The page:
By: Sarah Ibrahim, PhD, Associate Director of Stakeholder and Global Engagement, Office of Generic Drugs, CDER
CDER’s Office of Generic Drugs (OGD) and the European Medicines Agency (EMA) launched a voluntary pilot program to facilitate concurrent discussions between generic drug applicants and the two regulatory bodies, our ultimate goal was improving patient access to harder to develop generic drugs. This pilot program is an expansion of FDA and EMA’s existing Parallel Scientific Advice (PSA) program and focuses on complex generics/“hybrid medicines” (an EMA term for medications that loosely corresponds to complex generics).
Advancing complex generic drug development is a critical part of FDA’s goal to help patients access safe, effective and high-quality generic medicines. The generic drug industry faces several challenges such as increased competition, price erosion, and decreasing profit margins that may make it less attractive for companies to continue their generic drug operations. Complex generic drugs can offer significant market opportunities with potentially higher profit margins, but manufacturers may be challenged in developing these drugs because of a lack of expertise, methodologies, or supportive evidence.
Because of the extensive investments in research and development that may be needed, generic drug manufacturers and the regulatory agencies overseeing them are increasingly looking for proactive engagement opportunities during the early phases of drug development. Early engagement with regulatory agencies can enhance the scientific quality and validity of a generic drug applicant’s development plan and reduce the risk of regulatory hurdles or surprises later on.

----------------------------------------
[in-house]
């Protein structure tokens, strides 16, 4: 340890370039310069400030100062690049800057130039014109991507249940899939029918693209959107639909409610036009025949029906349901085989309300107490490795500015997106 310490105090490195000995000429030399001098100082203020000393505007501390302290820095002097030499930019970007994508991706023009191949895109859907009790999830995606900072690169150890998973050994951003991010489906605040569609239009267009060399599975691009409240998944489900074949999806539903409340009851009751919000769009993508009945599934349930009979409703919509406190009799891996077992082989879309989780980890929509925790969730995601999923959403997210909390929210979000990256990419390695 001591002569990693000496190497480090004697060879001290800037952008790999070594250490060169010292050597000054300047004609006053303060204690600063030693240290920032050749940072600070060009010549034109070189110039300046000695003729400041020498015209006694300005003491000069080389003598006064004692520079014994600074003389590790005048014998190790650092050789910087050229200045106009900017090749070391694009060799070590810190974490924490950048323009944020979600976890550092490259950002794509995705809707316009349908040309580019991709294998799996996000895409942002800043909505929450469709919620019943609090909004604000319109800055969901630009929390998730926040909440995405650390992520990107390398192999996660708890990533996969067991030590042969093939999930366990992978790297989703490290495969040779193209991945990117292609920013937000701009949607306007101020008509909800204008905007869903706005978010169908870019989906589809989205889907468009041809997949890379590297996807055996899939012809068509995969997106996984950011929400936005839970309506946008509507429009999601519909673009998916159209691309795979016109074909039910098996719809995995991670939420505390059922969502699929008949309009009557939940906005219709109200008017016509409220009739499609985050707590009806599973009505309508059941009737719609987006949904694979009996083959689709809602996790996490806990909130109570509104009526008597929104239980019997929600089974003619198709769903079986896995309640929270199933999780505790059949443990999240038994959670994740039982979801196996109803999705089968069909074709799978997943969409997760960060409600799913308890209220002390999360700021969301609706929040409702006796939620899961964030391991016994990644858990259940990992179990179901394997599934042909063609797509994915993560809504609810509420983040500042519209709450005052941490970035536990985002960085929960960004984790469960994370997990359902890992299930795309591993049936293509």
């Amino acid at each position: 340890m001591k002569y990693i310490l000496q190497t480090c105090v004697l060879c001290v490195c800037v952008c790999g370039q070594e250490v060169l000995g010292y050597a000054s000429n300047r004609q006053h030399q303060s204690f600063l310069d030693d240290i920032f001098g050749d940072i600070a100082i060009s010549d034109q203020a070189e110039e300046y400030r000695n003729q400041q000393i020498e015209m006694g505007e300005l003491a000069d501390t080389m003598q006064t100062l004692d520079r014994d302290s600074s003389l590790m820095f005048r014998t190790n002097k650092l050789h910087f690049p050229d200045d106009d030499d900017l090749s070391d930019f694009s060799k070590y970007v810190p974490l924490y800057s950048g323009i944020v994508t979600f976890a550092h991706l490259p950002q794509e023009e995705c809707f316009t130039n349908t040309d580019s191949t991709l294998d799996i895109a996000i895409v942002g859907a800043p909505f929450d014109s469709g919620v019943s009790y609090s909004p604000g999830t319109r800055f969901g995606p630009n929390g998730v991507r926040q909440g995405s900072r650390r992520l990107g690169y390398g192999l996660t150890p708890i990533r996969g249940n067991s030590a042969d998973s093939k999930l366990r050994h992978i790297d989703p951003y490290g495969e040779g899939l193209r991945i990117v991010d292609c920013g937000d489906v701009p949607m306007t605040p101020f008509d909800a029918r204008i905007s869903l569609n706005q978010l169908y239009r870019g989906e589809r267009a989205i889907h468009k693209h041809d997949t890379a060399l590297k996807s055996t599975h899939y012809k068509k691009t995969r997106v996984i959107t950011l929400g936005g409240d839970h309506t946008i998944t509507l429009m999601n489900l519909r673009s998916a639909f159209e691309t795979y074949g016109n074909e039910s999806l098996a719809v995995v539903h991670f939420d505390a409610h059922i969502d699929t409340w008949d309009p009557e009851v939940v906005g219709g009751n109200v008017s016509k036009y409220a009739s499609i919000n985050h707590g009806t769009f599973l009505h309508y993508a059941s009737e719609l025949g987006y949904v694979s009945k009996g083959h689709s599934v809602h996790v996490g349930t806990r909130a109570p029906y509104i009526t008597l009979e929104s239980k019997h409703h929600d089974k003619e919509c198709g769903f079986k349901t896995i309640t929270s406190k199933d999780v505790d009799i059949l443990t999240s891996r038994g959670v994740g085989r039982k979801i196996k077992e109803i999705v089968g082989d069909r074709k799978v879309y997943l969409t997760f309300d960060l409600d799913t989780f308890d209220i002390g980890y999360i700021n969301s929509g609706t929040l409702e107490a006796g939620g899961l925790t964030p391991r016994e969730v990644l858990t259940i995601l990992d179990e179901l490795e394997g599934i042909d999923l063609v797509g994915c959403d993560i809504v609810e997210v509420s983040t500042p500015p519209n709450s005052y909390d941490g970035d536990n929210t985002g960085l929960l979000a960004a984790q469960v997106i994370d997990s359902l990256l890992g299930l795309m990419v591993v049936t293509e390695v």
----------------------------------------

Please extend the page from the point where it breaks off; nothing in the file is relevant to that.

The PSA Pilot Program
The PSA pilot program focuses on sharing information and regulatory perspectives and allows prospective generic drug applicants to engage in concurrent scientific conversation on key issues with both agencies during the development phase. Under the pilot program, applicants can request a joint meeting with FDA and EMA to address specific scientific inquiries pertaining to the development of complex generic drugs or hybrid medicines.
This joint meeting helps the applicant receive feedback from both regulatory bodies simultaneously, and work toward drug approval in both areas of the globe. It can also help align FDA and EMA’s scientific thinking on a particular drug application because there are potential differences in how the agencies assess these products under their jurisdictions.
Following a PSA meeting, an applicant should have a clearer understanding of the agencies’ regulatory requirements, scientific recommendations, and areas where the agencies may diverge. By streamlining the regulatory process, the pilot program can help applicants avoid redundancy in testing and ultimately accelerate the market access of the drug.
Prospective generic drug applicants may use the PSA pilot program to determine whether a study design, or designs, might be acceptable to both regulatory agencies. These include recommendations on comparative non-clinical and comparative clinical studies involving innovative bioequivalence (BE) study designs and methodologies such as modeling and simulation.